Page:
4) "create true home economies" (lessen big government,  corporate control of families) "encourage employers to pay a family wage to heads-of-households"; protect home schools; "encourage self-sufficiency"; "end the culture of dependency found in the welfare state."

Figure #38b:

Primary Relationship

Major Events, Stages

meeting, courtship, romance, mating, cohabitation, wedding, procreation, raising children,

living happily ever after,


infidelity, separation, relationship breakup, divorce

Figure #38c: Facts About Family Planning (adapted from The National Family Planning and Reproductive Health Association)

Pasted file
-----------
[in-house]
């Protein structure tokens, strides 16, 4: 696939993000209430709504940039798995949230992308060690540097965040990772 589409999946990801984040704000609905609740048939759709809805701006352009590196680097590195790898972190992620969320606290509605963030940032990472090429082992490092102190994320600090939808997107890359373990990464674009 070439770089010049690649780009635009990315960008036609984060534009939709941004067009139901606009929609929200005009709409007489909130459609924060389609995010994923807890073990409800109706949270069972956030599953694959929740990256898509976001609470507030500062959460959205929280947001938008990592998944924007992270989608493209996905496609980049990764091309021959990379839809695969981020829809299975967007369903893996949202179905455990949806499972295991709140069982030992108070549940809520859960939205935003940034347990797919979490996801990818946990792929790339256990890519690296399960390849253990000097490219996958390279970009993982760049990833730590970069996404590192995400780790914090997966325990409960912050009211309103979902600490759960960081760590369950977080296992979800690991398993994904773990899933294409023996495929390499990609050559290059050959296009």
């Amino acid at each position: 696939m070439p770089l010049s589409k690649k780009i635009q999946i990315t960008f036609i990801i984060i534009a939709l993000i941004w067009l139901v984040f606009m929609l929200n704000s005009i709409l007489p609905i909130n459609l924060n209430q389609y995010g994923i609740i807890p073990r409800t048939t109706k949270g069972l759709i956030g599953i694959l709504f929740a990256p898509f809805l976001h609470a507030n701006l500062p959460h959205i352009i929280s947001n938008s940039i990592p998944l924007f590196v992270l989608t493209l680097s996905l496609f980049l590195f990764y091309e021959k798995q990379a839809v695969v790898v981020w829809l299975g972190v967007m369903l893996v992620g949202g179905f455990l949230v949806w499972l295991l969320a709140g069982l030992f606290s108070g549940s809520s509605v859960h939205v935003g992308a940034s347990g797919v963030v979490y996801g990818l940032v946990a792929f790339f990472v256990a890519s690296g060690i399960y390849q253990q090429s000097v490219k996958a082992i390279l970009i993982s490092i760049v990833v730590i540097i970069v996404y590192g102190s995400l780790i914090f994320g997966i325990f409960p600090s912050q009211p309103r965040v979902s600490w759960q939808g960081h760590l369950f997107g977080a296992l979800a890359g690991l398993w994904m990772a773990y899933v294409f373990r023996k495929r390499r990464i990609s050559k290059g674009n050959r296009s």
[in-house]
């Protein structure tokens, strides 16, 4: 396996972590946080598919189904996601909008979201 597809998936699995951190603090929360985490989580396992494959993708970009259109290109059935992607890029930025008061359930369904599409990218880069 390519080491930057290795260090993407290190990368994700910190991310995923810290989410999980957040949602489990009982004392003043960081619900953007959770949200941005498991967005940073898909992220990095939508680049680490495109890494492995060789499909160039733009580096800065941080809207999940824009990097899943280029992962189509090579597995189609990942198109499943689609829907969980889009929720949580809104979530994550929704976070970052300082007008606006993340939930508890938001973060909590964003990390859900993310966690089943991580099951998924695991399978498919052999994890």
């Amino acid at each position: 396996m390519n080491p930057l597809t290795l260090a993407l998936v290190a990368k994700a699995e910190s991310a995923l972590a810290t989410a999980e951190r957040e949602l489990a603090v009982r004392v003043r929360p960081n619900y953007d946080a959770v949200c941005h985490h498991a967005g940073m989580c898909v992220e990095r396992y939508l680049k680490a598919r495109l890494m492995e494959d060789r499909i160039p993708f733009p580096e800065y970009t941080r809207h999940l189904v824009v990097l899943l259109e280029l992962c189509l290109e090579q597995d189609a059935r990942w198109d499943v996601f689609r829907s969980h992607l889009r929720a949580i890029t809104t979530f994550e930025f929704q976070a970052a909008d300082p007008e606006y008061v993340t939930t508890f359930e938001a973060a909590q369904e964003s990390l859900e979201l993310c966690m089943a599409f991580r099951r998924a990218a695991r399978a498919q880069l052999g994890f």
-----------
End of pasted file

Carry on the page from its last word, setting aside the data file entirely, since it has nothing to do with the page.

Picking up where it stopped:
The United States' Title X program, established in 1970 with bipartisan support and now a critical component of our public health care system, provides high-quality family planning services to those in need.  Eighty-nine percent of voters favor public funding for family planning services.  Contraception prevents unintended pregnancies, and thereby reduces the need for abortion.  The United States has one of the highest rates of unintended pregnancy among Western nations.  Each year, half of the more than 6 million pregnancies in this country are unintended, and nearly half of those end in abortion.  Publicly supported family planning services, help to prevent 1.3 million unplanned pregnancies / year, which would result in 632,300 abortions.  Goals of family planning are to make sure all children 1) are truly wanted, and 2) can be adequately supported and raised to adulthood given available resources. Title X is a public health success story according to a 2005 government review.